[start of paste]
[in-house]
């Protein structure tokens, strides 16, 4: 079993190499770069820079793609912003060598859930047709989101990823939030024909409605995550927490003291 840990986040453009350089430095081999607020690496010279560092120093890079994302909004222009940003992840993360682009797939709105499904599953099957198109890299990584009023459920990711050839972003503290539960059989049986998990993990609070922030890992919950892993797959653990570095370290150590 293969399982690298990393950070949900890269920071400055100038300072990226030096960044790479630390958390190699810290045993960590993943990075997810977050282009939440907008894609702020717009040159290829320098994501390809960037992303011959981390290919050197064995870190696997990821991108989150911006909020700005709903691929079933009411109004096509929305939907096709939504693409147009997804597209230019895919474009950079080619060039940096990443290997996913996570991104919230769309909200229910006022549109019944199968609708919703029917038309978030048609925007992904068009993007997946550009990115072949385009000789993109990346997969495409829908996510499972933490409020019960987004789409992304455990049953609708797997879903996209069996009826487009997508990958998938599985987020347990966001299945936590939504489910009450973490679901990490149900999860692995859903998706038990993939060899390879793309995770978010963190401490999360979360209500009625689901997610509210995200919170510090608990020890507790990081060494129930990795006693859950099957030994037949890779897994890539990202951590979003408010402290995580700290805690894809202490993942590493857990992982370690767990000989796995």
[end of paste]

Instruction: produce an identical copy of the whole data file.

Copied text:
[in-house]
């Protein structure tokens, strides 16, 4: 079993190499770069820079793609912003060598859930047709989101990823939030024909409605995550927490003291 840990986040453009350089430095081999607020690496010279560092120093890079994302909004222009940003992840993360682009797939709105499904599953099957198109890299990584009023459920990711050839972003503290539960059989049986998990993990609070922030890992919950892993797959653990570095370290150590 293969399982690298990393950070949900890269920071400055100038300072990226030096960044790479630390958390190699810290045993960590993943990075997810977050282009939440907008894609702020717009040159290829320098994501390809960037992303011959981390290919050197064995870190696997990821991108989150911006909020700005709903691929079933009411109004096509929305939907096709939504693409147009997804597209230019895919474009950079080619060039940096990443290997996913996570991104919230769309909200229910006022549109019944199968609708919703029917038309978030048609925007992904068009993007997946550009990115072949385009000789993109990346997969495409829908996510499972933490409020019960987004789409992304455990049953609708797997879903996209069996009826487009997508990958998938599985987020347990966001299945936590939504489910009450973490679901990490149900999860692995859903998706038990993939060899390879793309995770978010963190401490999360979360209500009625689901997610509210995200919170510090608990020890507790990081060494129930990795006693859950099957030994037949890779897994890539990202951590979003408010402290995580700290805690894809202490993942590493857990992982370690767990000989796995």